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by Lisa Rangel | August 19, 2019

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When people are asked what their biggest assets are, most say their homes. And in most cases, that answer's wrong. Another common answer is the financial investments they hold. This is possible for some, but it’s also wrong for most. So what’s the right answer for the majority of people?

Most people’s biggest assets are their careers.

For most people, their careers will generate more income over their lifetimes than any other asset they hold. And if their careers are managed properly, they can maximize raises, bonuses, and perks for each new role they land.

The bad news is many people aren’t taking the necessary steps to ensure their careers are the assets they need to be. Instead of proactively managing their careers, they’re just sitting back and taking what comes next. That leads them to feeling underutilized, underemployed, and underpaid.

So ask yourself, “Am I proactively managing my career? Or am I letting my career happen to me?”

You have to ask for it

If employers know you won't ask for a raise or position yourself to be qualified for a promotion, they won't give you the raise or promotion. It's that simple.

"I can't believe they didn't give me the promotion" is a statement I hear all the time. And granted, sometimes it’s a promotion that didn't go to the right person. However, there are times when it did go to the right, like when I follow up with someone and ask, "Well, what did you do to try to earn the promotion?" and I get answers that make it clear that the person was banking on commitment, seniority, and loyalty to secure the promotion instead of proactively going after the career bump.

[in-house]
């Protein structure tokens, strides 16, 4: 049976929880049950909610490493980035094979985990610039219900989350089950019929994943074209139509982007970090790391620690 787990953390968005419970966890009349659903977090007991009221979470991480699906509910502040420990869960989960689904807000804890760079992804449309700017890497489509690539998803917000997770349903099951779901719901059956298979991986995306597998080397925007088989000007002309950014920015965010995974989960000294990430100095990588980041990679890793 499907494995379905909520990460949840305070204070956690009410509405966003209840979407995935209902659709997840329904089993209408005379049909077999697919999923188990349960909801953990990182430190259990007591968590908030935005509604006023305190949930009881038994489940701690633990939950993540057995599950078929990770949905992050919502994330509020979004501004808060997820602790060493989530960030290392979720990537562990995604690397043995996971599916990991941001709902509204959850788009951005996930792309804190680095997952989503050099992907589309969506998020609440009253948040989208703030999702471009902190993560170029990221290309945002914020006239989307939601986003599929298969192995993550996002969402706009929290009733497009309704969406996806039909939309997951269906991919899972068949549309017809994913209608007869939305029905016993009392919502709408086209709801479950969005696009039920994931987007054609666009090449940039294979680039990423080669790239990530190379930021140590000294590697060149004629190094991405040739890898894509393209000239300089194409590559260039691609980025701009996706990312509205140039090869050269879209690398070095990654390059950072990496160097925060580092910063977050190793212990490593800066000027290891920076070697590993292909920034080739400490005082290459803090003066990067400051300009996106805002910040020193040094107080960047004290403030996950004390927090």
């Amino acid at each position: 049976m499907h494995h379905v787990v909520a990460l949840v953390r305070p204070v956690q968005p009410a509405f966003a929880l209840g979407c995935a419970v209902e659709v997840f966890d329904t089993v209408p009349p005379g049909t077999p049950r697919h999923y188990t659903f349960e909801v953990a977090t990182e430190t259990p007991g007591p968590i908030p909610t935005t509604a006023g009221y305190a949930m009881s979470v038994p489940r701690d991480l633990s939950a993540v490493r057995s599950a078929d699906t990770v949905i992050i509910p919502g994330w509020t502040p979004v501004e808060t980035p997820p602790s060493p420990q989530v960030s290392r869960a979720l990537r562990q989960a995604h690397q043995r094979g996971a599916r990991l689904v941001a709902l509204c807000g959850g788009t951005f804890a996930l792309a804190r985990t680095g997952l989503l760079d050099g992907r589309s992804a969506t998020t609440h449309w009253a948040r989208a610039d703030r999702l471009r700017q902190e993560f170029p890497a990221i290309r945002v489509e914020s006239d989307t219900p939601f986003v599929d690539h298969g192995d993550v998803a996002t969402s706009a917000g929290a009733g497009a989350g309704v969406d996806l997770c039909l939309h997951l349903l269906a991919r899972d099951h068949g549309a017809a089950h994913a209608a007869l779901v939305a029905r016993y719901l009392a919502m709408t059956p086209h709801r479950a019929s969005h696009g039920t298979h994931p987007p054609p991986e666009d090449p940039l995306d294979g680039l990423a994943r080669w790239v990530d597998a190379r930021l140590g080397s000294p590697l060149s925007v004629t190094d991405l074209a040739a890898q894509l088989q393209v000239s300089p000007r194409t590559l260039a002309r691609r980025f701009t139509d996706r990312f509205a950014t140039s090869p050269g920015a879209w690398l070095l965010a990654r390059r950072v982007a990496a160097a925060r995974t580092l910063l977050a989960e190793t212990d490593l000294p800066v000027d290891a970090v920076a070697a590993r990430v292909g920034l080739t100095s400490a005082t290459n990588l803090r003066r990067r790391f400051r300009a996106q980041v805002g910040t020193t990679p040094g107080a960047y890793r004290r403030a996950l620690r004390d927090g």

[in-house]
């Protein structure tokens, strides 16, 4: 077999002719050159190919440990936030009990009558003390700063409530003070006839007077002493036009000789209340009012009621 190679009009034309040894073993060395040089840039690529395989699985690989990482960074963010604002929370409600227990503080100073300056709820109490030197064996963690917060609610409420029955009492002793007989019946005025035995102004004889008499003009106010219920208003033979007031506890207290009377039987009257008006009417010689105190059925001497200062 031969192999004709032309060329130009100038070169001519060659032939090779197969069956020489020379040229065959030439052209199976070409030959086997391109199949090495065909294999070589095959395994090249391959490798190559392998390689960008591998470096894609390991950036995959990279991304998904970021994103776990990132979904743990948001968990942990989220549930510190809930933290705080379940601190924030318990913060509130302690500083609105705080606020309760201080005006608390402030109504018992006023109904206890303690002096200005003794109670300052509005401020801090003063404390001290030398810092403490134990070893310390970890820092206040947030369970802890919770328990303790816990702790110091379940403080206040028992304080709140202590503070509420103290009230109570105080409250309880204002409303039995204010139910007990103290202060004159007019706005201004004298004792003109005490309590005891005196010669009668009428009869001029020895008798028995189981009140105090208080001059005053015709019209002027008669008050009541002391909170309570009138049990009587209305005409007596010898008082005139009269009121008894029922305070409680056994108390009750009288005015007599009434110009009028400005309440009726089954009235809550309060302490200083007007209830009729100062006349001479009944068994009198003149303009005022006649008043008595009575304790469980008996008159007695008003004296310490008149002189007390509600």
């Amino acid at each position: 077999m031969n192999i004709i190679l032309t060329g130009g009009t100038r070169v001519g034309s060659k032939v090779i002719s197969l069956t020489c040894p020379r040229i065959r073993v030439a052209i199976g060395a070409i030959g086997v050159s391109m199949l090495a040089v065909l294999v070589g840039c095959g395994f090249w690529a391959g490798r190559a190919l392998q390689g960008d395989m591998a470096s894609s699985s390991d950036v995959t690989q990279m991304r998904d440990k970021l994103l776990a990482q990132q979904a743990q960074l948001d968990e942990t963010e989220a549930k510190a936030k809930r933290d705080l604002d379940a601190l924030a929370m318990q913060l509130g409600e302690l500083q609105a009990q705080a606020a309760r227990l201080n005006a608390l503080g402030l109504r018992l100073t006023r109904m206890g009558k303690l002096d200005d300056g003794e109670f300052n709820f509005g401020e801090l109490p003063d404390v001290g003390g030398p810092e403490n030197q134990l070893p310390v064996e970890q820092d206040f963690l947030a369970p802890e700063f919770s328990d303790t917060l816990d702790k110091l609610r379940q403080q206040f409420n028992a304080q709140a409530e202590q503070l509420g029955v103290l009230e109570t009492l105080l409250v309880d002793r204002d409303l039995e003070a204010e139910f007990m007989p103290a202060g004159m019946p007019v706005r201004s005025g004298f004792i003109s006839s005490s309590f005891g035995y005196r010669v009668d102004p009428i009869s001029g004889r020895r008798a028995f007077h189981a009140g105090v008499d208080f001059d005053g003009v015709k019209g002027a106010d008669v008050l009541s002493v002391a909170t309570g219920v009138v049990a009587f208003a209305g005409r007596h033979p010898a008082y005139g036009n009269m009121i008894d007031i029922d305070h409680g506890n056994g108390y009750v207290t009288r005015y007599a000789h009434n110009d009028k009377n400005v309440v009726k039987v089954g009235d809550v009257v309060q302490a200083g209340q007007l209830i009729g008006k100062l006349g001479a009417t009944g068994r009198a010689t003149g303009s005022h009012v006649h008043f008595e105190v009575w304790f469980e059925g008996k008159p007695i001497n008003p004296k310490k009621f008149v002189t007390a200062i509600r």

And so, the promotion went to someone who networked with the decision makers, was also committed, and already demonstrated results that were needed in the new role. The person who received it earned it; they didn't just expect it to be given to them.

When you take the steps to improve your skills, network with decision makers and position yourself as the winner, you’re managing your career and not passively waiting for things to happen to you. This is how you maximize your earnings—and manage your biggest asset.

Manage your career like a home you own

Let's think of this another way. Say you buy a home. Every year, you do yearly maintenance. You also paint every three to five years (or, if you’re in my house, every 10 years). Occasionally something breaks and you fix it immediately so it doesn't get worse. You might also put in a new kitchen, update the bathroom, or replace the siding on your house when you fix the roof.

All of these actions help maintain the value of your home—or improve it.

So back to your career. When was the last time you invested in your skills? Connected with fellow executives in your company on a personal level? Developed updated personal marketing collateral? Met new people in your field? Reached out to former colleagues and schoolmates?

These are all activities that keep the value of your career intact. They can also increase the value of your career when done right.

A final note

Are you managing your career as an asset? If so, bravo! And if not, don't complain when you’re not selected for the promotion or when the job search success doesn't come easy. Instead, look in the mirror and know that you can change at any time—and start properly managing your career.

A version of this post previously appeared on Chameleon Resumes.

Lisa Rangel is the Founder and Managing director of Chamelon Resumes  LLC (a Forbes Top 100 Career Website). She is a Certified Professional Resume Writer, Job Landing Consultant, and Recruiter. Lisa is also a paid moderator for LinkedIn’s Premium Career Group, which has 1,300,000+ members. Chameleon Resumes reviews the goals of each client to ensure career documents serve their goals while meeting the needs of the prospective employers. Rangel has authored 16 career resources, and has an active YouTube Channel with regular tips and advice.

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